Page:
THere is no benefit to be had. And this “good motive”- maintenance of cleanliness and health – listed above is flatly absurd. The opposite is true.

  • Doc99

    That the AAP would contemplate tolerating this barbaric treatment of women for the sake of political correctness is simply abhorrent. What are they thinking? It’s high time the real Feminists in this country speak out forcefully against the treatment of women as second class citizens. I’ll stop now.

    • http://pulse.yahoo.com/_BFYYKHKHRDHKQMU4PDNAVIMBEY Carmen

      As a feminist, and a future pediatrician, I agree it is a difficult situation.

      I do believe the statement was written not for the sake of political correctness, but because the ethical and legal situations the pediatricians find themselves in.

      There are pediatricians who see parents that want this done to their girls, and the first thing pediatricians do is refuse and educate. 

      Then there are those families that insist and that leaves the pediatrician with 2 options. Which one is worse?
      Option A) The pediatrician refuses. So then the family then takes the girl back to their home country where some random person who may or may not know what a clitoris is, grabs a dirty broken glass bottle and cuts away. There are complications. Does the child make it back to the US where a pediatrician can try and help her after all the trauma and dies, or does the girl die in the home country?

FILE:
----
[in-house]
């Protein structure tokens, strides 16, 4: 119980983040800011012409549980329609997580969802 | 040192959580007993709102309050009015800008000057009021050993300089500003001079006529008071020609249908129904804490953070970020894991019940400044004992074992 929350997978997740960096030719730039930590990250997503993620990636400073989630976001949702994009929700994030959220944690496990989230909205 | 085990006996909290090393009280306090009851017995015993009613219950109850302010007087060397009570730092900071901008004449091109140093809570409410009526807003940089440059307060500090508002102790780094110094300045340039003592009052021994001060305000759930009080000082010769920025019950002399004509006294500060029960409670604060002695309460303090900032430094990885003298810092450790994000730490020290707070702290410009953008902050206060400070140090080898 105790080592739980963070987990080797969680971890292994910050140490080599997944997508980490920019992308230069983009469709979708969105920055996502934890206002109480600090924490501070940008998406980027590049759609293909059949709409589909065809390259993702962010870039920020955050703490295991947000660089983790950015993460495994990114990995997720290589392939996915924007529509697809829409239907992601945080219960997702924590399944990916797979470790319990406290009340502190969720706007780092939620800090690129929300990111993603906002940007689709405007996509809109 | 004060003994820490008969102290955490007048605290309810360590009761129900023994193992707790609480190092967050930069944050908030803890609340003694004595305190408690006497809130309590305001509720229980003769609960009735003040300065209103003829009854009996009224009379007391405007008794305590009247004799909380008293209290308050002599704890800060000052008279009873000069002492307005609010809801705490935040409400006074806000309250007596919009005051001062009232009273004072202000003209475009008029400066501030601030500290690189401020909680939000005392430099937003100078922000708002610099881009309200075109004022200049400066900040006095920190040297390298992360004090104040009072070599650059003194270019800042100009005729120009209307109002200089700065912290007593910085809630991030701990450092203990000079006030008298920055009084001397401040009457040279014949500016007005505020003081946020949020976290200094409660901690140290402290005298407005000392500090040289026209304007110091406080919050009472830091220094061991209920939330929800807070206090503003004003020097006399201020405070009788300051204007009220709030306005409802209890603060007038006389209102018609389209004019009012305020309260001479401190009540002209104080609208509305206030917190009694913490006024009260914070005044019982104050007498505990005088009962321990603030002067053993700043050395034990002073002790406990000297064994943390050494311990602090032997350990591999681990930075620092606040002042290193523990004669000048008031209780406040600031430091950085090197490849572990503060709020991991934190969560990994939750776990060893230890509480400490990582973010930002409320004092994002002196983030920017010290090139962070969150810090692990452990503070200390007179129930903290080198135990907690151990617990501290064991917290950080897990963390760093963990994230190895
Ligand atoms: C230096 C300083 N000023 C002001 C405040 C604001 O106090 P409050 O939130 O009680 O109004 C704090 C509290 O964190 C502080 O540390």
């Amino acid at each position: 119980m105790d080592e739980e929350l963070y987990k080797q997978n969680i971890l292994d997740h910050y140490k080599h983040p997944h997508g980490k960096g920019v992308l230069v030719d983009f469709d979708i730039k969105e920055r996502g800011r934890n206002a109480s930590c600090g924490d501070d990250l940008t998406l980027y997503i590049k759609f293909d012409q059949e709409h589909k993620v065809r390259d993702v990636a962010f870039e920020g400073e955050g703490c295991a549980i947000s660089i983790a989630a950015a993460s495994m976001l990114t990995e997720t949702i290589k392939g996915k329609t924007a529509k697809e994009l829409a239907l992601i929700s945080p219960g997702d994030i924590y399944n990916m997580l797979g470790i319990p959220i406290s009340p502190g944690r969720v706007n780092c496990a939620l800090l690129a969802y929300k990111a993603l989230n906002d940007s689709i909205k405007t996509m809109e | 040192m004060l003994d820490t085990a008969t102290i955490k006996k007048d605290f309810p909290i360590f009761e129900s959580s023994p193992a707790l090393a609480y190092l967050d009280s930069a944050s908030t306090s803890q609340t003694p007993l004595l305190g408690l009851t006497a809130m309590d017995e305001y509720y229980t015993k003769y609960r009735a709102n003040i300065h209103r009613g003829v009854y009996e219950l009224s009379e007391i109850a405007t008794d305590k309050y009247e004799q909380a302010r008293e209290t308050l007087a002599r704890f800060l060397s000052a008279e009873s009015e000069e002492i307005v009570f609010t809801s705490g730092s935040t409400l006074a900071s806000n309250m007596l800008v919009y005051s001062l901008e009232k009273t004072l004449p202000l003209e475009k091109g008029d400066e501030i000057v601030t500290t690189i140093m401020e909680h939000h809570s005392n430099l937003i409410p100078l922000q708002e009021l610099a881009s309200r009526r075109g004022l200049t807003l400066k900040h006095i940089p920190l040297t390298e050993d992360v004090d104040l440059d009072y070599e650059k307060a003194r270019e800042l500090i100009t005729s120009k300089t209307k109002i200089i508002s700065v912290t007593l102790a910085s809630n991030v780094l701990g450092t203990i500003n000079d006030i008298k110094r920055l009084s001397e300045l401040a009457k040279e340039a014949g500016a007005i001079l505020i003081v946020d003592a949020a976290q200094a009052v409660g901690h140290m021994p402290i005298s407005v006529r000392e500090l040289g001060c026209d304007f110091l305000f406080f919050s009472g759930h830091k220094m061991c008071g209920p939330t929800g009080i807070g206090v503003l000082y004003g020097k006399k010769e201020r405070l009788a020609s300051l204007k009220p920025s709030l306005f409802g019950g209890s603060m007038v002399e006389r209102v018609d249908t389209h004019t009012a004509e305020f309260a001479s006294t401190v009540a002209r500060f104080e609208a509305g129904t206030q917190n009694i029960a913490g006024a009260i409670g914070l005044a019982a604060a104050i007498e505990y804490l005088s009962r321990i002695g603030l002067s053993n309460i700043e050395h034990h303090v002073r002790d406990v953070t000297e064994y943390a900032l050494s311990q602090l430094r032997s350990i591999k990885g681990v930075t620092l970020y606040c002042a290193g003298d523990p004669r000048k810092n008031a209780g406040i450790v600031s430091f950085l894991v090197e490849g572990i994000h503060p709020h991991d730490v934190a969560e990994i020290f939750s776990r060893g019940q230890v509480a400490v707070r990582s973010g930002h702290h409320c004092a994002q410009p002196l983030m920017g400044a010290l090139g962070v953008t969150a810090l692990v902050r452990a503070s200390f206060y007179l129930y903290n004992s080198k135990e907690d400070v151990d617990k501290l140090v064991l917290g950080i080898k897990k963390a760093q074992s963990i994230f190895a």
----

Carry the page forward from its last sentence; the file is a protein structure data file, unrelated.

Option B) The family indicates that they will do whatever it takes to get their little girl cut. The pediatrician, having seen the grim result of “Option A” and has the technical and procedural knowledge to do some sort of less traumatic ceremony that fulfills a family’s criteria, without causing massive trauma to the child makes an attempt compromise. Will the little girl be traumatized less by having her clitoris pricked gently by a physician who does NOT want to cause harm to the child in the first place, but face legal action that could end their practice?

      I would NEVER want to send a little girl to a random person to perform a heinous procedure and cause her trauma for life, but I wouldn’t want to have my license revoked for trying to choose the lesser of two evils.

      That is a heart-wrenching choice to me.

  • Brian Loveless, DO

    2 points here:
    1) notice the change in terminology, used to be called female genital mutilation, now it is just cutting.
    2) the AAP had to do this in order to be consistent with their stance on male genital cutting. How sad that they would sacrifice women in order to maintain, what, the income of the circumcisionists?